2.4.4 Thermally uptake of Dendrimers by Neuron Cells. FITC-labeled dendrimer was added into one day cultured PC12 cells at a concentration of 100 μg·ml−1 of the dendrimers and incubated at temperature below (25° C.) and above the LCST (37° C.) for 1 h. The cells were harvested, resuspended in PBS (pH 7.4), and fixed with 4% paraformaldehyde for 20 min after trypan blue, an extracellular fluorescence—quenching dye, was added at a concentration of 0.5% (w/v) for 5 min to wash membrane-bound dendrimers. The quantitative PC12 cellular uptake of FITC-labeled dendrimers was measured by flow cytometry at 530 nm using a fluorescence-activated cell scanner (Becton Dickinson, San Jose, Calif.) equipped with an argon-ion laser.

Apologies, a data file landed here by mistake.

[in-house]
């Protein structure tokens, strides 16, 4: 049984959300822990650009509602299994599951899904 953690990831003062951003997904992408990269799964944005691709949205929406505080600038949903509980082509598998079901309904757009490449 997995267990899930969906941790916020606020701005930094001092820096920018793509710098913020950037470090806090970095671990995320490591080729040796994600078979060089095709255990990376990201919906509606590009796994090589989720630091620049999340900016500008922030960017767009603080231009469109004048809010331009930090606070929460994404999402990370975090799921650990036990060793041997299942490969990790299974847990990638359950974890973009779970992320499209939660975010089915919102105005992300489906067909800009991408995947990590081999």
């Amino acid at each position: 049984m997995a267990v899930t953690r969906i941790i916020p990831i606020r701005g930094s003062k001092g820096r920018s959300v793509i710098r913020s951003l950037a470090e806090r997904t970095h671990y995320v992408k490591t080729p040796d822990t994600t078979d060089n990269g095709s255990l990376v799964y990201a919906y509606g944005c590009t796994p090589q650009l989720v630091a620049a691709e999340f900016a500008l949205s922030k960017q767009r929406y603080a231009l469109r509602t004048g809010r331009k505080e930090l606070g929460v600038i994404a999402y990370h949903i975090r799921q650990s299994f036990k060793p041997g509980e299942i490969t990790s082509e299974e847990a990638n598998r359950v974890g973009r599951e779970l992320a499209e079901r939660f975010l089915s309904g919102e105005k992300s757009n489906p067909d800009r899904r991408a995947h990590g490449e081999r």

The amount of internalized dendrimer into PC12 neuron cells was quantitatively calculated by flow cytometry. An about 70% and 90% of PC12 neuron cells were associated with FITC-labeled dendrimer at 25 and 37° C., respectively (not shown). To remove thermo-responsive dendrimer with FITC attached to cell exterior, we used a trypan blue quenching dye to confirm that detected dendrimer was internalized and not stayed in the cell surface. The fluorescence of dendrimer decreased 35% (25° C.) and 5% (37° C.) (not shown) after trypan blue quenching, confirming that 50% (25° C.) and 95% (37° C.) of dendrimer associated with PC12 neuron cells was internalized. The results suggested that the alterations of dendrimer's properties in response to temperature can be used for targeted drug delivery through thermally targeting strategy.